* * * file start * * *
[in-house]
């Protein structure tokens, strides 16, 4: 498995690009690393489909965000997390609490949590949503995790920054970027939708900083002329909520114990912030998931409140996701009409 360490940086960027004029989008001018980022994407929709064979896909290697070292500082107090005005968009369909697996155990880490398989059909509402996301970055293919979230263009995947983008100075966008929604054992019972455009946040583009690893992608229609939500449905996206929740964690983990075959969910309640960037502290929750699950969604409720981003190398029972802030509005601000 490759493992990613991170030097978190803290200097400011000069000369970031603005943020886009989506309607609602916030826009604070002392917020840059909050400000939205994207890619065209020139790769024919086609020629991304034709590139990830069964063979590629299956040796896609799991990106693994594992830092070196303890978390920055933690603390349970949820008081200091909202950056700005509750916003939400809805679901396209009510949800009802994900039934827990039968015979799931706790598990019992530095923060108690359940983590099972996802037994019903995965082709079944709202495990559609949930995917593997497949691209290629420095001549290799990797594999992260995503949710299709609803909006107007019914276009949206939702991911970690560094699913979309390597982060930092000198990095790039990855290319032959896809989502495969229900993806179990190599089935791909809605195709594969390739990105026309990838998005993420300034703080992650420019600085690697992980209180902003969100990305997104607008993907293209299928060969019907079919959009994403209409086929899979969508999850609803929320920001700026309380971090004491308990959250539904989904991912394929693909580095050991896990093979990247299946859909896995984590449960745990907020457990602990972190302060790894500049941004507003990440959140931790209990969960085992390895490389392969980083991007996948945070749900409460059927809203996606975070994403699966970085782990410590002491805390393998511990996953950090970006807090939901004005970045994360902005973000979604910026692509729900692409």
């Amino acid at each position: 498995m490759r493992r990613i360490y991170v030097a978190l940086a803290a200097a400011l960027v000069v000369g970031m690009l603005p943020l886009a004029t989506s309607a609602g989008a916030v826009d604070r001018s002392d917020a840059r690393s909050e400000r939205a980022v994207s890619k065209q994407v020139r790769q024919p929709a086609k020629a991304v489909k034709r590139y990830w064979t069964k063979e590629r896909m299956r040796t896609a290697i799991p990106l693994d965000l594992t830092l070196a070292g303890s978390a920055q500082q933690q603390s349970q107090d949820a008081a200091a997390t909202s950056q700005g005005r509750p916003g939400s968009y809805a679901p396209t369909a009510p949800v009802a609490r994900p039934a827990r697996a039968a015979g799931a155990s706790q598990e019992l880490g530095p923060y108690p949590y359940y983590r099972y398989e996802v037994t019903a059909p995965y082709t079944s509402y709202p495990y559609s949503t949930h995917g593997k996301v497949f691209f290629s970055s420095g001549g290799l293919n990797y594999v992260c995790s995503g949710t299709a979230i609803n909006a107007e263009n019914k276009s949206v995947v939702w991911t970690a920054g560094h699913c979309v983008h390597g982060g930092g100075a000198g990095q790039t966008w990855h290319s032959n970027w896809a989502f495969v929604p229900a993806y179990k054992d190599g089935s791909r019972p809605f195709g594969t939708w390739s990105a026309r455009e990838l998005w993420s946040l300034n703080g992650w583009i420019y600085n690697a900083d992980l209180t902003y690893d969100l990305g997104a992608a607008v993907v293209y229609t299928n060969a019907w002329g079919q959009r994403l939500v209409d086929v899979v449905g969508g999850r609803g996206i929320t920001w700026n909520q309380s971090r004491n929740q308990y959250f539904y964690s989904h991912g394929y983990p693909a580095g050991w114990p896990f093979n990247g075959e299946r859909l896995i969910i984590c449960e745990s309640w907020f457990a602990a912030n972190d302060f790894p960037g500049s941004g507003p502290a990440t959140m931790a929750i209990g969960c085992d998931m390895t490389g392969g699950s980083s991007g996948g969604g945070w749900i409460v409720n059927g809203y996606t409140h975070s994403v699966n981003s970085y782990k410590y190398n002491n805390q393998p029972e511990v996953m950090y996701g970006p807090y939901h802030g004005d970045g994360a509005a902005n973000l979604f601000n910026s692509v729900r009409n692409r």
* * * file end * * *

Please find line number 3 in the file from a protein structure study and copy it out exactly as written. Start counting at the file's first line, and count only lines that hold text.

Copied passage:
């Amino acid at each position: 498995m490759r493992r990613i360490y991170v030097a978190l940086a803290a200097a400011l960027v000069v000369g970031m690009l603005p943020l886009a004029t989506s309607a609602g989008a916030v826009d604070r001018s002392d917020a840059r690393s909050e400000r939205a980022v994207s890619k065209q994407v020139r790769q024919p929709a086609k020629a991304v489909k034709r590139y990830w064979t069964k063979e590629r896909m299956r040796t896609a290697i799991p990106l693994d965000l594992t830092l070196a070292g303890s978390a920055q500082q933690q603390s349970q107090d949820a008081a200091a997390t909202s950056q700005g005005r509750p916003g939400s968009y809805a679901p396209t369909a009510p949800v009802a609490r994900p039934a827990r697996a039968a015979g799931a155990s706790q598990e019992l880490g530095p923060y108690p949590y359940y983590r099972y398989e996802v037994t019903a059909p995965y082709t079944s509402y709202p495990y559609s949503t949930h995917g593997k996301v497949f691209f290629s970055s420095g001549g290799l293919n990797y594999v992260c995790s995503g949710t299709a979230i609803n909006a107007e263009n019914k276009s949206v995947v939702w991911t970690a920054g560094h699913c979309v983008h390597g982060g930092g100075a000198g990095q790039t966008w990855h290319s032959n970027w896809a989502f495969v929604p229900a993806y179990k054992d190599g089935s791909r019972p809605f195709g594969t939708w390739s990105a026309r455009e990838l998005w993420s946040l300034n703080g992650w583009i420019y600085n690697a900083d992980l209180t902003y690893d969100l990305g997104a992608a607008v993907v293209y229609t299928n060969a019907w002329g079919q959009r994403l939500v209409d086929v899979v449905g969508g999850r609803g996206i929320t920001w700026n909520q309380s971090r004491n929740q308990y959250f539904y964690s989904h991912g394929y983990p693909a580095g050991w114990p896990f093979n990247g075959e299946r859909l896995i969910i984590c449960e745990s309640w907020f457990a602990a912030n972190d302060f790894p960037g500049s941004g507003p502290a990440t959140m931790a929750i209990g969960c085992d998931m390895t490389g392969g699950s980083s991007g996948g969604g945070w749900i409460v409720n059927g809203y996606t409140h975070s994403v699966n981003s970085y782990k410590y190398n002491n805390q393998p029972e511990v996953m950090y996701g970006p807090y939901h802030g004005d970045g994360a509005a902005n973000l979604f601000n910026s692509v729900r009409n692409r």